Racial and socio-economic inequities in graduation rates and educational opportunities have lasting consequences for students of color and students from low-income backgrounds. Studies have shown that exposure to teachers from similar ethnic and racial backgrounds can increase educational attainment. However, schools serving low-income students and Black and Latinx students have higher teacher turnover rates than high-income schools, and the teacher workforce is not representative of the student population. In this study, Kraft and Edwards will examine the efficacy of “Grow Your Own” programs, which increase the diversity of the teacher workforce by recruiting high school students, paraprofessionals, and community members from local communities, and by lowering barriers to entry to the profession through financial incentives and other supports. They will map the national landscape of Grow Your Own programs and evaluate the impact of existing Grow Your Own programs in Texas on teacher recruitment, retention, and effectiveness. To assess impact, the team will deploy quasi-experimental designs including regression discontinuity and difference-in-difference models. Findings may provide evidence on the value of a highly touted but little studied program with promise to increase the racial diversity of the teacher workforce and reduce racial educational inequalities.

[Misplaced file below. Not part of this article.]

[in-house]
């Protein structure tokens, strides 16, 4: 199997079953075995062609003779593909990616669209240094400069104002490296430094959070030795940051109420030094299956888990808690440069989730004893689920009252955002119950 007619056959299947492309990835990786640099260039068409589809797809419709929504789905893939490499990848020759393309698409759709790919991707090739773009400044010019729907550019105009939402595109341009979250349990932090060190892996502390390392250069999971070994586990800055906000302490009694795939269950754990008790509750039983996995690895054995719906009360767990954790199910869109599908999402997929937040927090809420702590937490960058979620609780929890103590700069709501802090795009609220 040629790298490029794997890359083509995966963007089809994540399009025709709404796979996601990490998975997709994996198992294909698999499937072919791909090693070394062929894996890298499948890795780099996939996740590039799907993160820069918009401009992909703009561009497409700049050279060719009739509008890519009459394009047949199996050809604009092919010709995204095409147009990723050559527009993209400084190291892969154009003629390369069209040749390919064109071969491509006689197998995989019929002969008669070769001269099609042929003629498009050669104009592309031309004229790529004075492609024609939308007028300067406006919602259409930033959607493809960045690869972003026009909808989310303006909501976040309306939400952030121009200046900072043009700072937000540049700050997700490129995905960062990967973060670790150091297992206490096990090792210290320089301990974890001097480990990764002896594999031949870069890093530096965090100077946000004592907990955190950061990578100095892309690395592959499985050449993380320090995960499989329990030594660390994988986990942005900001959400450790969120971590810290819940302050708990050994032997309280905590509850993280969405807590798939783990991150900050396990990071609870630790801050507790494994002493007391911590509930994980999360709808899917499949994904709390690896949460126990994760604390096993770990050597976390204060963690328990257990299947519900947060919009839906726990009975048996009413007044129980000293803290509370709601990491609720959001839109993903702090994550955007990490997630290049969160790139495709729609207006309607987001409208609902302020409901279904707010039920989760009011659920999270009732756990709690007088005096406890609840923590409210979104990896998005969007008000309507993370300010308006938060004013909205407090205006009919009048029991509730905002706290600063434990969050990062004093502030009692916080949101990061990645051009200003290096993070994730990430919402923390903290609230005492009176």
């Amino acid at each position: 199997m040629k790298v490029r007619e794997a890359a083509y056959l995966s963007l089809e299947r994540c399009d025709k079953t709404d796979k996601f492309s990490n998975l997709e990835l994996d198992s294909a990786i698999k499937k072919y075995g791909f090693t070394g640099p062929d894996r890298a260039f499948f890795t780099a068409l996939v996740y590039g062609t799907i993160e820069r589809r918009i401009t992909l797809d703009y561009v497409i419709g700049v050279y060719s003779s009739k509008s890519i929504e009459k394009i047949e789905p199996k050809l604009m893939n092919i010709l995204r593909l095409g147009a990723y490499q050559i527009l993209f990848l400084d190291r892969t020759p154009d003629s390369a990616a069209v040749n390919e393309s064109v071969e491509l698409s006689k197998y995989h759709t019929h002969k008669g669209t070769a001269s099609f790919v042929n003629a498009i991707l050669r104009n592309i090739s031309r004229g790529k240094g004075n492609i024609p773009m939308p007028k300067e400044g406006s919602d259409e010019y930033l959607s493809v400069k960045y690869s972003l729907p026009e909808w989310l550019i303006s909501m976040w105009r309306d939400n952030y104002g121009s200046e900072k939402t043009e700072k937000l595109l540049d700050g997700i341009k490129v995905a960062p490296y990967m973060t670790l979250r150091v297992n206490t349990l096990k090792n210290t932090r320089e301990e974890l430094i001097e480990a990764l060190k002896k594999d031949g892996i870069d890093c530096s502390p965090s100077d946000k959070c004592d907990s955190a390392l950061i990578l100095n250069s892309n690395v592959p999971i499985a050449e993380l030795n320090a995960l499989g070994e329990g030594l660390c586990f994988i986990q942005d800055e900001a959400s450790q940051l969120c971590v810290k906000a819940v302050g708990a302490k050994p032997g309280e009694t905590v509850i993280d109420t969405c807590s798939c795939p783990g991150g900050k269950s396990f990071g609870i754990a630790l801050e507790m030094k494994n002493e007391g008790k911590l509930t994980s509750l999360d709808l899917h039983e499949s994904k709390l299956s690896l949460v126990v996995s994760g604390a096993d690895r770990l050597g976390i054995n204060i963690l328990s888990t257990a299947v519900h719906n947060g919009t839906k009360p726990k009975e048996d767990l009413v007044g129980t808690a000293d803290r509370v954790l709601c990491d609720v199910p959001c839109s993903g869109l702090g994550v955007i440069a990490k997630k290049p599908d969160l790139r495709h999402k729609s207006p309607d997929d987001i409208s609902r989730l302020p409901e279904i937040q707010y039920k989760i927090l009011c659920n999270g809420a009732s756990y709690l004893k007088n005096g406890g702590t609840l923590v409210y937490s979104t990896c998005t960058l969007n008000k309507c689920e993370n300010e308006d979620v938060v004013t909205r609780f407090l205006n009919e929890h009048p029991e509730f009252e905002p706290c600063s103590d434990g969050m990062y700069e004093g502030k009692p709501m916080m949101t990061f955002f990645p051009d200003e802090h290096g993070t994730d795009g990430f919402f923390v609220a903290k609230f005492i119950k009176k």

Are programs that recruit local teachers from underrepresented backgrounds an effective way to build and retain teacher diversity and serve students of color?